Tuesday, May 31, 2016

Learning to Learn

For about a year now, I have been focused on a right of passage for my child and myself. My daughter is graduating from high school, and is heading to college where hopefully she will find a path she is passionate about. From almost 1600 colleges and universities to choose from, the task of preparing for this next step can seem daunting. In an ultra-competitive world where brand names drive decisions, the pressure of making the right choice has been challenging at times.

But, the way the American system is designed, there are filters that allow you to narrow your choices. Once the nationally administered standardized tests are taken the first stage of filtration is put in place. High school grades determine the next. Geographical location, the size of the school and its reputation follow. And then the most important, "the sticker price" becomes a major determining factor. An average four year private school education in this country, without scholarships, grants, discounts and other financial assistance costs about a quarter of a million dollars today. And that number is rising every year, leading many to question whether a college degree is really worth all that it is made out to be.

After weighing in on all of the above, and doing your research and having a vague idea of what your child wants to pursue, you are recommended to short list about a dozen colleges to apply to. The application is made through a centralized system called "common app", where you upload your scores, portfolio, essay and recommendation letters. Then with a click of a button, and punch of your credit card number, all your chosen colleges receive your documents. Now it is time to make plans to visit some of the campuses and fairs to get a better sense of where your child will be spending the next four years of her life.

And so I shortlisted some names of colleges and made appointments and did what all families here do. Take a road trip. Most campus tours are essentially marketing presentations. The college president gives a talk, spitting out statistics on how good his/her institution is and how its alumni are pursuing productive careers across all areas of interest at top places. Then you are handed a bright colorful folder with well designed graphics which spell out everything from tuition, room and board costs and diversity and student teacher ratios and so on. And then you go on the grand tour of the campus where everything from the dormitories, library, dining room, gymnasium and the student center are all displayed in their shiny best. These tours are most often given by a senior student so you get a sense of what it is to be a member of that hallowed institution, which in most cases here are over a hundred years old with established traditions. Much like one exhibits allegiance and devotion to a favorite sports team, sentimental attachment to one's alma mater runs deep and lasts a life time. Then for those who are into sports, the athletic program is marketed with great pomp. In America, the mascot of a university and its colors elicit immense pride. It adds to the whole spirit of being a member of the "tribe" by wearing hoodies and T-shirts that carry the logo. In fact once you decide which college you are going to attend, your first expense is to purchase an overpriced article of clothing or a product that bears the name of your institution from the bookstore.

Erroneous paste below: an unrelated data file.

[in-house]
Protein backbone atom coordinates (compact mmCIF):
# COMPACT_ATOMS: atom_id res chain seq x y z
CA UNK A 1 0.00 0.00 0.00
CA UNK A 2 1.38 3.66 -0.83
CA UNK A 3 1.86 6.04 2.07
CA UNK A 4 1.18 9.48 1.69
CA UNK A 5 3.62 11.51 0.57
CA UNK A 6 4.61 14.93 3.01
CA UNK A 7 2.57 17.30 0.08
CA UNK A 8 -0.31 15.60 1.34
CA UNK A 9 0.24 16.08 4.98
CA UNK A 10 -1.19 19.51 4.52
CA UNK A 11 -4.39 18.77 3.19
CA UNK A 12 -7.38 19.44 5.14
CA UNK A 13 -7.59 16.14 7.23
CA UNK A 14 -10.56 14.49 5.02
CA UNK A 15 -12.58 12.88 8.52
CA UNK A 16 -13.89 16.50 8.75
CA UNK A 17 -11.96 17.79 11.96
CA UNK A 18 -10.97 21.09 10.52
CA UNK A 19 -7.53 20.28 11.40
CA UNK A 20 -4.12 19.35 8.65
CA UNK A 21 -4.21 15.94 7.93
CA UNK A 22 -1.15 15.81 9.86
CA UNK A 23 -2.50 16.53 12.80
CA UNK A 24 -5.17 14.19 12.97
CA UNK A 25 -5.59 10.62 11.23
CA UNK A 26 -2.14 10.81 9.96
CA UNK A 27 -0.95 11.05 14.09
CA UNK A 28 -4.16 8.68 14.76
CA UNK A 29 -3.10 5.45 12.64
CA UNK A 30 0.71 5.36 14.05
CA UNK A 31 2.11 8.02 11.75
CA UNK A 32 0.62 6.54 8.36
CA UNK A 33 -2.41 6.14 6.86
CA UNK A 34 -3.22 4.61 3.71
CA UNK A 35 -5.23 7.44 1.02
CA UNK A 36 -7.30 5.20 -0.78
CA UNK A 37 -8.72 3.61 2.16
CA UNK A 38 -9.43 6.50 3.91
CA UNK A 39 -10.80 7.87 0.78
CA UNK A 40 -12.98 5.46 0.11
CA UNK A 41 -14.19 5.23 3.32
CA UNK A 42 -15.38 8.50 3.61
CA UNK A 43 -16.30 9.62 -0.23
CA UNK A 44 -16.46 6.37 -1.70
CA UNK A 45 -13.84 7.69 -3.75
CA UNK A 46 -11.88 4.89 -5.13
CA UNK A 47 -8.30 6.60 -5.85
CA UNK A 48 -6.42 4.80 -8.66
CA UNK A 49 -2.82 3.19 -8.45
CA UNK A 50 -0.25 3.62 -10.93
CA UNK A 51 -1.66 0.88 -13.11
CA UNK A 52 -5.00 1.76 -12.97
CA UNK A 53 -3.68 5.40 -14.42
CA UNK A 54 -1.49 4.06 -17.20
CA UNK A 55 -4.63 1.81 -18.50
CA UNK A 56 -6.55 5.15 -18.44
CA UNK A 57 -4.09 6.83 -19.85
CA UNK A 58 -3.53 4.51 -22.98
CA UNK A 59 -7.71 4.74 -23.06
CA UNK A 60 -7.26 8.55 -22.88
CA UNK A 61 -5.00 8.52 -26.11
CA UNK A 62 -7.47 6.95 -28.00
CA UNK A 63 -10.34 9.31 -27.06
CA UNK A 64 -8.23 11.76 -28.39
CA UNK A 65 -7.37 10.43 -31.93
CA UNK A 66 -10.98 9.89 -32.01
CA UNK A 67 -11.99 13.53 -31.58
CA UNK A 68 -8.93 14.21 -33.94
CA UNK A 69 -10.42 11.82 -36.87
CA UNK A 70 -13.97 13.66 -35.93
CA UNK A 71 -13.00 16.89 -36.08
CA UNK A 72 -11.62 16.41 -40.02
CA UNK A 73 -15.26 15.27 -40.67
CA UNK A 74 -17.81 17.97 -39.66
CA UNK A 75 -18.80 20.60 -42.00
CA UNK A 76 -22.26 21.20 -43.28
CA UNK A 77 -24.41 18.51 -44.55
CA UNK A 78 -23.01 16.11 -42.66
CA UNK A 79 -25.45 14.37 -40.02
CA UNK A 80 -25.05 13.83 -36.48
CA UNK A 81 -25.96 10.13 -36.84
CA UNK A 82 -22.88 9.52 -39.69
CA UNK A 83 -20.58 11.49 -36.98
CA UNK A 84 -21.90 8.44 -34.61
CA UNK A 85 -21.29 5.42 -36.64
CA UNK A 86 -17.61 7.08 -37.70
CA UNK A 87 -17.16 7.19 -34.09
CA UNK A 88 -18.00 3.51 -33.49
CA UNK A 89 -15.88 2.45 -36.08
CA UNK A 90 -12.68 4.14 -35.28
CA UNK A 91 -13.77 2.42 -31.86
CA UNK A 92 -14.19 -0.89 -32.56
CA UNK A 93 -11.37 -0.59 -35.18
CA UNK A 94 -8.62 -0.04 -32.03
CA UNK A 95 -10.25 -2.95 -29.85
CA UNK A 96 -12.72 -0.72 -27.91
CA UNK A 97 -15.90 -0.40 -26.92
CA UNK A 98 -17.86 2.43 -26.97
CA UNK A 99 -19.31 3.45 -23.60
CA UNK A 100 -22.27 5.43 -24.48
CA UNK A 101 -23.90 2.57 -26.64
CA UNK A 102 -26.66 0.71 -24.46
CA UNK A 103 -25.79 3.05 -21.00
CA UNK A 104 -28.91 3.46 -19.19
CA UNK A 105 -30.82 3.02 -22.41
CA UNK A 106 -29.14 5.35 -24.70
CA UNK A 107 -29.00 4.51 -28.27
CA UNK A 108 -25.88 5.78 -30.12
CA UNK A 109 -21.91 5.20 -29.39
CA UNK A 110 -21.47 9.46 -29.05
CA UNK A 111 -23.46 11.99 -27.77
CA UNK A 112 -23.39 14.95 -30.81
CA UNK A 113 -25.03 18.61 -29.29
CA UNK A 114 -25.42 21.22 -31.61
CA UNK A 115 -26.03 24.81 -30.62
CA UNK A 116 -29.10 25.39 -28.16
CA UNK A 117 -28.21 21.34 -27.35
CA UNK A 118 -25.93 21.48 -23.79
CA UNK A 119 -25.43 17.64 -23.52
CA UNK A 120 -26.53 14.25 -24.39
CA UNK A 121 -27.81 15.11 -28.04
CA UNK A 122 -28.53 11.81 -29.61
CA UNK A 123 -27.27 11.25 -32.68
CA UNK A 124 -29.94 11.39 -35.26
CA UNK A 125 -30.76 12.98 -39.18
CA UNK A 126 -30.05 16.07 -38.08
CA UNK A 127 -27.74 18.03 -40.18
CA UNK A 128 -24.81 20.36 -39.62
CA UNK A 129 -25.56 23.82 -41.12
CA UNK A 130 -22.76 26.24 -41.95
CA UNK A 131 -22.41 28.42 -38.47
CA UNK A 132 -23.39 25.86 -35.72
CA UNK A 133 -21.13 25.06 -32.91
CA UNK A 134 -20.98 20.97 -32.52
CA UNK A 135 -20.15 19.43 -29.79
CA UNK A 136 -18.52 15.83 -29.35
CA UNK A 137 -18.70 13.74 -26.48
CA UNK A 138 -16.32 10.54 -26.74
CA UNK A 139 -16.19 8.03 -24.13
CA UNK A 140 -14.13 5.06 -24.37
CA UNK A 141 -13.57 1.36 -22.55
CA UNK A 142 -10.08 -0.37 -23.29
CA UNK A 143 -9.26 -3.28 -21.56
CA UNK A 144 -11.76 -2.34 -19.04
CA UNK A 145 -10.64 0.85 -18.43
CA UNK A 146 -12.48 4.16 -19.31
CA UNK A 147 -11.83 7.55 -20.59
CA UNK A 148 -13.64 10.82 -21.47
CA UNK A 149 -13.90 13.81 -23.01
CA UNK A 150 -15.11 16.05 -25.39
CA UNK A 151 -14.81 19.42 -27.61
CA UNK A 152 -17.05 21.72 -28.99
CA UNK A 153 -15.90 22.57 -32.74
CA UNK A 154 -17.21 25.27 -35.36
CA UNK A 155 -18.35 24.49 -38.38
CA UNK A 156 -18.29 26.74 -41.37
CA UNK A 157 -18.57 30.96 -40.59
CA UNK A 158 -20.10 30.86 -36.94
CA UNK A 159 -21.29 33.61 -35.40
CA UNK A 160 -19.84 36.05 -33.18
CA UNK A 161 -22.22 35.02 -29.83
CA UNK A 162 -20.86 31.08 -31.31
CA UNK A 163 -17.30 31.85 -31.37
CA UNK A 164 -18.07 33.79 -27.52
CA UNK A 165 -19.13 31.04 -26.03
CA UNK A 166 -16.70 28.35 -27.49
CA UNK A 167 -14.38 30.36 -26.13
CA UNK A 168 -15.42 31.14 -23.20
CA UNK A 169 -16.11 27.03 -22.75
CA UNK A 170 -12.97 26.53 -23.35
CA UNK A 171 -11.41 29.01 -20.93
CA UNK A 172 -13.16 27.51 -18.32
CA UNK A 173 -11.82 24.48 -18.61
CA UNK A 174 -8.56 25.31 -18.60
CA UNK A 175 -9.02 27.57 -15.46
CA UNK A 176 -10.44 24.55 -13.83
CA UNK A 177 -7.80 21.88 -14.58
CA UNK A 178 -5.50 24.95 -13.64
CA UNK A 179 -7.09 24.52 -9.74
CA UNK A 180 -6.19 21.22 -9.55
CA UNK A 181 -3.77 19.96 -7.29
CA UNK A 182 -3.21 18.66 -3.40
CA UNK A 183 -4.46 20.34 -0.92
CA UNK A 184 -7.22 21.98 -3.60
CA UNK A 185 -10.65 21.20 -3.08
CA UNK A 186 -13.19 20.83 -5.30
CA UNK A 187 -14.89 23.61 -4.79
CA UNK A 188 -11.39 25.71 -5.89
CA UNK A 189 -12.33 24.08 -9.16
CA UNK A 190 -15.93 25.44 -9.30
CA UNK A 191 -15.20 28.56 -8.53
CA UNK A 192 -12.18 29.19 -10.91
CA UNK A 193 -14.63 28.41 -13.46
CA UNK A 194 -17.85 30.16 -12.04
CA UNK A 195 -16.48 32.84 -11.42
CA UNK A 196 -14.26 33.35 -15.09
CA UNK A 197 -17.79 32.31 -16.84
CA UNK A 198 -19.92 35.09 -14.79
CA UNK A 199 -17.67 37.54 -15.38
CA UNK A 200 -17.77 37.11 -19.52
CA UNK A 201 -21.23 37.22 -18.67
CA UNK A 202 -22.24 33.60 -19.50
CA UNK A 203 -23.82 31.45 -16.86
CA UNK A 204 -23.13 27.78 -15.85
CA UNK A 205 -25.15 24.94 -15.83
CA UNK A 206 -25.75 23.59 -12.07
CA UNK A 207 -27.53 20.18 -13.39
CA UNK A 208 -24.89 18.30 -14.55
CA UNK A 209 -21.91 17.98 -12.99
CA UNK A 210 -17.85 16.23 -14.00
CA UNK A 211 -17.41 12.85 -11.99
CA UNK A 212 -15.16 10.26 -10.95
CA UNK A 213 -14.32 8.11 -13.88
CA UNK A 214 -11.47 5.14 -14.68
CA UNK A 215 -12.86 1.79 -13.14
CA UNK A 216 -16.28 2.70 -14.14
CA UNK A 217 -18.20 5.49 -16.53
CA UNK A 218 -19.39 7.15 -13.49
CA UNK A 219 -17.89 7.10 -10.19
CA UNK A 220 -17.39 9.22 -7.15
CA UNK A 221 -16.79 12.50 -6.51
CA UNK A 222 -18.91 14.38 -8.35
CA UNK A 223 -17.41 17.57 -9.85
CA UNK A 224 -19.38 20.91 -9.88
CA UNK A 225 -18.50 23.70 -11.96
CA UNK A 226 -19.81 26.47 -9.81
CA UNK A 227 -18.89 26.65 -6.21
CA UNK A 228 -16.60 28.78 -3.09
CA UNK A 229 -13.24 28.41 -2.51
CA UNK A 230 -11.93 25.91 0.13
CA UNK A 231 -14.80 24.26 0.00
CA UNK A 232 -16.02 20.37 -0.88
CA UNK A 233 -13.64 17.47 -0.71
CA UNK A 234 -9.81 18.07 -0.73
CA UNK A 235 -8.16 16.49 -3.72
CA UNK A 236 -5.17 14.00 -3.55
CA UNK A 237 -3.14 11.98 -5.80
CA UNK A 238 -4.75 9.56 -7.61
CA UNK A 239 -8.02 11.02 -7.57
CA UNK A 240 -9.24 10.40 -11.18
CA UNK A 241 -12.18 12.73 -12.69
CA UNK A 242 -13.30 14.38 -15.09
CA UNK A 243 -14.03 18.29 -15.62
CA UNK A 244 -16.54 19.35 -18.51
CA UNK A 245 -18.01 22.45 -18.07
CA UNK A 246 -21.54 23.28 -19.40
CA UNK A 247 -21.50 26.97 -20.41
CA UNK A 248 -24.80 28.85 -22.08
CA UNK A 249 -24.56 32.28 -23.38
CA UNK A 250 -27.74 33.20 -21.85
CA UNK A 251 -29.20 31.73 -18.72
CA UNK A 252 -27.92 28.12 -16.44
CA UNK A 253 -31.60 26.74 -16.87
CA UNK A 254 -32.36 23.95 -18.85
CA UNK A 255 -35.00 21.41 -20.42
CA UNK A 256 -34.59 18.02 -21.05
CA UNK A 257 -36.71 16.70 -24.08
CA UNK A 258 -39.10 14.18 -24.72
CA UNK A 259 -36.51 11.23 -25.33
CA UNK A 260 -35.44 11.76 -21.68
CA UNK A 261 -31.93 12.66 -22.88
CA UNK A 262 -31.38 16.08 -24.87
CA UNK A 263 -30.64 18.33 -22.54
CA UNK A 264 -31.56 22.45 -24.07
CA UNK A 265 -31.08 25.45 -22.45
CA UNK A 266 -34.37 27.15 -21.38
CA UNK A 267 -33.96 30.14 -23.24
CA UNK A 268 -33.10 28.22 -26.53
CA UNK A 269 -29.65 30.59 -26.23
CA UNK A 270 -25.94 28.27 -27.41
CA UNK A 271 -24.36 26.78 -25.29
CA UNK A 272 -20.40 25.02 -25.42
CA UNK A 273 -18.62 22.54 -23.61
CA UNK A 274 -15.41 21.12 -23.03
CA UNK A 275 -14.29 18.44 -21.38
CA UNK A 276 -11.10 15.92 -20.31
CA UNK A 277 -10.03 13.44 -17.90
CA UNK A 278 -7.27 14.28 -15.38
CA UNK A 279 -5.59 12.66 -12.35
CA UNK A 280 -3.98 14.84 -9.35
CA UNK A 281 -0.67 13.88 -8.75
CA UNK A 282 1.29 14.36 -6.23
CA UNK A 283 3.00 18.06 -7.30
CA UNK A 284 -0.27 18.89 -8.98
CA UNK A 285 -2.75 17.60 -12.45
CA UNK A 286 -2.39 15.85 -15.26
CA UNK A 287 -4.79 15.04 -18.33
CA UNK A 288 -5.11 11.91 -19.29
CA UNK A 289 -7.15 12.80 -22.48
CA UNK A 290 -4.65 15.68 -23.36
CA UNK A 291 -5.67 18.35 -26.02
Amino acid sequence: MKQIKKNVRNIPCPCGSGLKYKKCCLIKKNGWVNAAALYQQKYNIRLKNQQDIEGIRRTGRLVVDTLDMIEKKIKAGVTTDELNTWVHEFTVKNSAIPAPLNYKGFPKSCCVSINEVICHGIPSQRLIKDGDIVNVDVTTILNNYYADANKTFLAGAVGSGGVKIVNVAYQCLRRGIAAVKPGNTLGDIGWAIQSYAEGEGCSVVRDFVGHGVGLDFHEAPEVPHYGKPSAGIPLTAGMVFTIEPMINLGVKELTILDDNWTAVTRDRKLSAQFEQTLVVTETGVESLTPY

Once you finish touring campuses, comes the hard part. To decide where you would drop roots. The rejection letters you get from some colleges for not making their cut, narrows some of your choices. Others send you financial aid and scholarship packages, to entice you to join their institution. Most colleges, private and public, once you meet their criteria, offer need based assistance helping you offset some of the expenses. All colleges have comparable education standards and facilities. What  mostly differs, is their approach to imparting education. In addition to feeling like the chosen one, the branded ivy league institutions offer an elite alumni network which to many is a bonus to aspire for. To the status conscious a Harvard or a Yale stamp draws attention, much like a Bentley or a Ferrari would.

Having had my undergraduate education completed in India, I found this process exhausting. When I grew up, you had a hand full of elite national and state institutions which you aimed to get into. And if you did not make the cut, you settled on a couple of colleges your city offered. India is the heartland for standardized testing. Sometimes even being in the 98 percentile is not considered worthy. I was never good at standardized testing, and therefore could not pursue a career in Architecture at an institution of my choice. My fallback was to get an undergraduate degree in math, physics and chemistry at a city college. Today, the wealthy send their children to America or to a private college, spending exorbitant sums of money. And the not so wealthy, settle for the next best option and then later find their way to America at the graduate level to climb the socioeconomic ladder. In India, unless you want to be a doctor, engineer or a software coder, your choices are limited to a handful of disciplines that can offer a career with a good wage.